Governments have proposed a raft of initiatives to protect businesses and their employees from the impact of the coronavirus pandemic, while banks are being used to inject liquidity into the economy – something that will have material implications for credit markets. In the latest edition of 360°, our fixed-income quarterly report, we discuss the impact of these changes and take a closer look at the structured-credit market.
Pandora’s box: opening the fiscal coffers
Since the coronavirus pandemic erupted, we have witnessed an immense, rapid and coordinated intervention in markets. Central banks and governments are battling against the turmoil caused by the virus, and the rulebooks for support have been rewritten (if not completely torn up).
Monetary easing from central banks has been accompanied by an equally monumental fiscal response from governments. This includes changes to lending rules, wage subsidies, tax relief, grants, loans, bailout packages and universal income.
Coronavirus crisis: banks lead the charge
The banking sector, wider lending community and governments are helping companies and citizens weather the volatile economic climate. Measures used will support credit markets as they should provide a cushion against the inevitable spike in defaults.
Unlike in 2008, the current crisis has not emanated from weakness in the banking sector. As a result, authorities have moved to protect banks from the impact of the downturn and have maximised their ability to inject liquidity into the real economy.
Most regulators have followed the recommendation of the European Central Bank’s supervisory arm to ban banks from paying a 2019 dividend, which should generate an additional €30bn of capital for European banks. The UK has also followed suit with a similar request.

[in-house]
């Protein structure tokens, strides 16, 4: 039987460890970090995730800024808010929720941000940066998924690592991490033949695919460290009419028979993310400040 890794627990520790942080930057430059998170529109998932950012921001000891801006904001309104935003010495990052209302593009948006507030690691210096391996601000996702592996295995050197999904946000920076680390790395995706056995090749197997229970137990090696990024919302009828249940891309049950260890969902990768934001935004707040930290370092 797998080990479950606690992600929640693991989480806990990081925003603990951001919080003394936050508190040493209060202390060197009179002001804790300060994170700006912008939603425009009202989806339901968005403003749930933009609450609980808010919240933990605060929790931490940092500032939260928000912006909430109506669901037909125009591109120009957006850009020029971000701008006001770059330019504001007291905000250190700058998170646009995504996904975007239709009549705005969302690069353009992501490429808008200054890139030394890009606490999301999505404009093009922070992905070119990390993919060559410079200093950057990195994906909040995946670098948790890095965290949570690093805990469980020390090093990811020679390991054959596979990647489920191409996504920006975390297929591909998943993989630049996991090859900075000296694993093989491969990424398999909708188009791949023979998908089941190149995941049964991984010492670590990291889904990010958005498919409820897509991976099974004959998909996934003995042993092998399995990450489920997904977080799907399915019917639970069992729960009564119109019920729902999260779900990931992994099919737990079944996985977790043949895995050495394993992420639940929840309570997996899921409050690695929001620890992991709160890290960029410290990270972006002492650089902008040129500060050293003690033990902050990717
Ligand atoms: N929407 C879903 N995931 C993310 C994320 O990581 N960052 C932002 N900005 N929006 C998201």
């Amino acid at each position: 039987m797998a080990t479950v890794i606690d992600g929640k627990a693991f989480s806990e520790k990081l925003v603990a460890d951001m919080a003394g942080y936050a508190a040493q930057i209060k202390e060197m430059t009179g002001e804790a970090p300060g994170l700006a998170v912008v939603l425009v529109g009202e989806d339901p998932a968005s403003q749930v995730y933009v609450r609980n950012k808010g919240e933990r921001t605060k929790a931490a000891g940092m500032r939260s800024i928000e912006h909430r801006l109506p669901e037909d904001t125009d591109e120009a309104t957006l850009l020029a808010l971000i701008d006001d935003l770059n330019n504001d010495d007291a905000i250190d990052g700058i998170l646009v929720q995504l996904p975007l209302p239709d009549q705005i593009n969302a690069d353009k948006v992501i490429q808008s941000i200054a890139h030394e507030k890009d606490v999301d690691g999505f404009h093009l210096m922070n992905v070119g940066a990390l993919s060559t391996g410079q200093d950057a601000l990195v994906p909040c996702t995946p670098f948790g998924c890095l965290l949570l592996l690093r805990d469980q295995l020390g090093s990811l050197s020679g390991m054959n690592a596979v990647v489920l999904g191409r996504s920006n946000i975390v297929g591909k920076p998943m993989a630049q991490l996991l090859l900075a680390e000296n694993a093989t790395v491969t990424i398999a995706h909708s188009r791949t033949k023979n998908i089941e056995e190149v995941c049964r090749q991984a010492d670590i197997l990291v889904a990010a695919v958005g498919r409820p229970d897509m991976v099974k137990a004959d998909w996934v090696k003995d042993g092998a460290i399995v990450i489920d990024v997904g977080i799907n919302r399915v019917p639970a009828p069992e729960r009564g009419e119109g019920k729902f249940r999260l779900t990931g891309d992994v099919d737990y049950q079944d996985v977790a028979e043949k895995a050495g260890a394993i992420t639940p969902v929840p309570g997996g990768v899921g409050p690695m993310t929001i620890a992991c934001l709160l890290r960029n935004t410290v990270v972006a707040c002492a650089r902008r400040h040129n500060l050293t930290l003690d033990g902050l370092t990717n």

This move benefited credit markets, as it protects the capital position of banks. Payment of additional tier-one coupons have not been affected by the decision, although this could change if the situation deteriorates significantly.
Banks have led the way in providing liquidity to the real economy, primarily through draws on revolving credit facilities (RCFs). This is different to 2008, when borrowers were reluctant to draw their RCFs and in some cases struggled to do so. Draws on RCFs are increasing daily and banks are shouldering the initial injections of cash into the world economy – something that reinforces the liquidity position of borrowers.
Banks and alternative lenders are also under heavy pressure to behave responsibly towards borrowers. Interest holidays have been applied in a number of European markets, where interest payments have been added to the capital value repaid at maturity and term-loan A amortisation payments have been cancelled. Generally, lenders are supporting portfolio companies that were performing before the crisis.
Governments have reinforced these initiatives with a number of national funds to support companies. Countries with significant social-support infrastructure – such as Belgium and the Nordic nations – have funds in place which support the liquidity of businesses, rather than their employees. Other countries also aim to support corporates through loan-guarantee schemes and liquidity facilities.
Structured credit: in the firing line
The structured-credit market is the eye of the storm. Most European securitisation is backed by loans to consumers – such as residential mortgages, car loans and credit cards – which means the drop in economic activity and decline in personal incomes has diminished the ability of consumers to reduce their debts.